least necessary services last
    most effective employees are retained(regardless of time served).
    Least effective employees are dismissed(contracts will need to be renegotiated and we need to be prepared to make use of the talented people who are currently unemployed). People need to keep this central fact in mind at all times “it’s far too easy to be generous with other peoples money, and it is way past time to put a stop to it”.

  • J.R.

    Catherine,
    Generally what people “say”, and what they “do” are two different things. The teachers union has its own agenda, and all you need do is watch them in action to see what is most important to them(hint: it’s not kids).

  • Jack Gerson

    This is to Catherine, who asserts that “the vast majority of the Bank Bailout money has been repaid with interest.” Please, don’t fall into the trap of thinking that the TARP funding was anything more than a small part of the federal giveaway to Wall Street. The VAST MAJORITY of the bailout money was in non-TARP funds, and most of that came from the Federal Reserve Bank on its own initiative.

    Actually, the banks still have not repaid a full $2 trillion. That’s about the same amount as the total debt of all states, counties, municipalities in the U.S. combined, including the unfunded liabilities of all public employee pension plans. This isn’t exactly a secret, but the mainstream media usually focuses only on the TARP. Anyway, don’t take my word for it. Here’s a link where you’ll find a breakdown of the total bailout:

    http://sourcewatch.org/index.php?title=Total_Wall_Street_Bailout_Cost

    Do a quick calculation of how much money the banks make on the trillions they’ve been loaned. It’s in the hundreds of billions of dollars. And funny thing, they’ve given out record bonuses in the past two years of economic slump that they triggered, while public programs have been cut and unemployment has soared.

  • Gordon Danning

    Jack:

    Catherine’s main point remains valid: The bailout of companies is, in fact, supposed to be paid back, or earned back. According to NPR, a little less than 1/2 has been recouped. http://marketplace.publicradio.org/features/bailout-follow-the-money/

    More importantly, SCHOOLS DID GET A BAILOUT — that was what the fiscal stimulus plan was all about. Oakland High still has some stimulus money that it needs to spend, and there was an article in today’s Chron about stimulus money being used to fund school health centers, including at several schools in Oakland.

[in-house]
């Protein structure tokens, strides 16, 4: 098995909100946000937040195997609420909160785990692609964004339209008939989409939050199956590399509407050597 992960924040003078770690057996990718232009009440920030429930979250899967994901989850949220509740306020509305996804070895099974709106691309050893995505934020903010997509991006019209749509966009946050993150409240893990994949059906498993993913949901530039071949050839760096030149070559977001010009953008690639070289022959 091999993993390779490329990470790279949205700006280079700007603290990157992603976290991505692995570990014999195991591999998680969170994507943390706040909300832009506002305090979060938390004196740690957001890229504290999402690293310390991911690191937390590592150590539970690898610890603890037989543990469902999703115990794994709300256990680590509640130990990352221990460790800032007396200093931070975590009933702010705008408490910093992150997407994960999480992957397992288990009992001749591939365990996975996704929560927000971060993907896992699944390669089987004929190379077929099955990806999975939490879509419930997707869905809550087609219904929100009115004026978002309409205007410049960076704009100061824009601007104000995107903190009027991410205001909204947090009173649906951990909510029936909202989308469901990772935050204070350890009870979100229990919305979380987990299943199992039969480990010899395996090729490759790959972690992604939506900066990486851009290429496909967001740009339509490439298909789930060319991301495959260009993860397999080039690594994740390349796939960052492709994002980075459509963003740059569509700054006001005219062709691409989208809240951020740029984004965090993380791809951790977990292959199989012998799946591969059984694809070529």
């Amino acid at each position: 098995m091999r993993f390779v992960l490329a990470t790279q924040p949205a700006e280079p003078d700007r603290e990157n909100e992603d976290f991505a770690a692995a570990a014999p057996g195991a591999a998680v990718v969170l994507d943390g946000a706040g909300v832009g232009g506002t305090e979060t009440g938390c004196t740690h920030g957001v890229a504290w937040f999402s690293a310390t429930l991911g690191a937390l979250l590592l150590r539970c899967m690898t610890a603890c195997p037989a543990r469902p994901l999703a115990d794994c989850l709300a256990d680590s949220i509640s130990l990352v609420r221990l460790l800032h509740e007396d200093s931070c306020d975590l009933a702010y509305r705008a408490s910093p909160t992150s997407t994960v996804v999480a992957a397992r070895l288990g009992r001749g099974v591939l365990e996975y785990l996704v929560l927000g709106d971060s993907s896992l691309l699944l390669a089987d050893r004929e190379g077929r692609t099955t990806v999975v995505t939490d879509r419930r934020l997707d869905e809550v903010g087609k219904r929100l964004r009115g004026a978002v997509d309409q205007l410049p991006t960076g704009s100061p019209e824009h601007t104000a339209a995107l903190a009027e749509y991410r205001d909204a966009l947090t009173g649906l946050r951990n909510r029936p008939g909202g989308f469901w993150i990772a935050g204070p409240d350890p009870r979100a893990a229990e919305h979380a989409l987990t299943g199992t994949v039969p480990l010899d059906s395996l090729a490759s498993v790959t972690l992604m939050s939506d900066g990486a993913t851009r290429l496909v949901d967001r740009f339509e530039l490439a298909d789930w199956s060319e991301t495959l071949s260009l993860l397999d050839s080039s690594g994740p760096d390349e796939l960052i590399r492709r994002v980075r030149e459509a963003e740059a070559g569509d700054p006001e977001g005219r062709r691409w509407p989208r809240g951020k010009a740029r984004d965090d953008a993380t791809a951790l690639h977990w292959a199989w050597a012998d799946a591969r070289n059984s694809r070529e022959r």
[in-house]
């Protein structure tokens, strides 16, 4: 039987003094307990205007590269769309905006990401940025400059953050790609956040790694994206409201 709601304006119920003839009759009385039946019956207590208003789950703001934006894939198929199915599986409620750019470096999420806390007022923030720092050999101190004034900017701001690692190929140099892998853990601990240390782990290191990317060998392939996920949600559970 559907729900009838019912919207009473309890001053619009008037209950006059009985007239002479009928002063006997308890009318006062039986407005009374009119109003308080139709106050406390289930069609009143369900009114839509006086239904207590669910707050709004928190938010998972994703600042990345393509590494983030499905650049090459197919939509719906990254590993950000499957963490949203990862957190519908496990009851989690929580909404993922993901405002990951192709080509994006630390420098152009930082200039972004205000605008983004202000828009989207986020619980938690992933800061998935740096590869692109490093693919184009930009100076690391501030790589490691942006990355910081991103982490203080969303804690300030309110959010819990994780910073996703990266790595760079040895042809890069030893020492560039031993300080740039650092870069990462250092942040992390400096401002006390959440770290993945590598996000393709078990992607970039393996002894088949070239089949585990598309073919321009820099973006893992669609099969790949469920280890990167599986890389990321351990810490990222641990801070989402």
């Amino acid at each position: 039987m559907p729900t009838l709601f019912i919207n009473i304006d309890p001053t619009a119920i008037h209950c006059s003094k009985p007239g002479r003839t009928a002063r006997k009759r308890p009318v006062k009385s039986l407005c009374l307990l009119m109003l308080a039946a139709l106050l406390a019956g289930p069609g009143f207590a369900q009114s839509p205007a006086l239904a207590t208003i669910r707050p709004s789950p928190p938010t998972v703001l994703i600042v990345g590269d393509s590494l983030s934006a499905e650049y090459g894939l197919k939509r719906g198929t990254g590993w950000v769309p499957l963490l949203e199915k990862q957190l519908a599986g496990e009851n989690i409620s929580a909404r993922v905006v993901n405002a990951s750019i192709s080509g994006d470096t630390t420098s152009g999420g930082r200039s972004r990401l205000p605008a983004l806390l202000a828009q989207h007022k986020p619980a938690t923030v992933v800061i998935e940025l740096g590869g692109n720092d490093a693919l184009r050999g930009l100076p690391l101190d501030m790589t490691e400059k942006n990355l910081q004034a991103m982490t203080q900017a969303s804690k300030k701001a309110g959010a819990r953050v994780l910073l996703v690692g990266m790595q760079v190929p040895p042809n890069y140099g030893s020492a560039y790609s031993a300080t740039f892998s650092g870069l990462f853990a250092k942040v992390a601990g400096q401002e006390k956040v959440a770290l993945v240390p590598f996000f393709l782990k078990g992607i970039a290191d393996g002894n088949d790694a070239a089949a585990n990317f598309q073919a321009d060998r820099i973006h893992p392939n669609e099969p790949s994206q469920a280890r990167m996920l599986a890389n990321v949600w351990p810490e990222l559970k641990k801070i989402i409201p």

Moreover, much of the “bailout” money was “spent” by the Federal Reserve, which obviously cannot give money to schools; the Fed can deal only with financial institutions. Would schools REALLY be better off if the Fed had fiddled while Rome burned, as they did at the beginning of the Great Depression?

    OEA should spend its time and efforts (and my union dues) on more effective lobbying than this. Eg: working to promote a state tax increase to fund schools, etc. That might accomplish something; this bank protest is just a feel-good exercise.

  • Tom Thurston

    The institutions that haven’t payed back their bailout money are Ginnie Mae, Freddie Mac and several smaller banks that are still in trouble. The big banks have all payed their money back, as has GM. AIG payed back their loan last week. The Fed still needs to divest the AIG stock, but it looks like they’ll make a profit, as they did with CitiBank.
    The big commercial banks were conscientious about paying their money back. The protesters are saying, “We would like to be excused from paying our money back.” Oakland Unified’s financial trouble was not in any way caused by the commercial banks. People are mad at the big banks so the teachers find it convenient to blame their problems on them. Is this the kind of shoddy thinking they are inflicting on their students? Do we accept such scapegoating from our teachers?

    The teachers are diverting attention from their own day of reckoning. We need a system of merit based employment for teachers. Also teachers will not be spared the re-adjustment of retiree pension and health care benefits that governments can no longer afford. Are the teachers really more concerned with political gamesmanship than about critical thinking?

  • Jim Mordecai

    Gordon:

    The management of OUSD couldn’t make payroll, and couldn’t borrow, resulted in the District giving management over to the State. The State management obtained a $100 million line of credit from private banks for the State take-over management to make payroll.

    The line of credit was in theory used to not only make payroll but to make changes in the District’s financial systems to reform the system so that it could make payroll in the future.

    Unfortunately, Eli Broad trained management used the District to implement its concept of how to run an urban district and returning the District to solvency was not a priority.

    What seems unfair is that the State take-over management spent the $100 million line of credit but was not held responsible for mismanagement adding to the problems.

    While managing the District the State was responsible for millions in State Ed Code non-compliance issues uncovered by State audits. The State in effect was making money off not solving the problems audits uncovered. It also ignored the problems with mishandling of cash and left the District $15 million in additonal debt.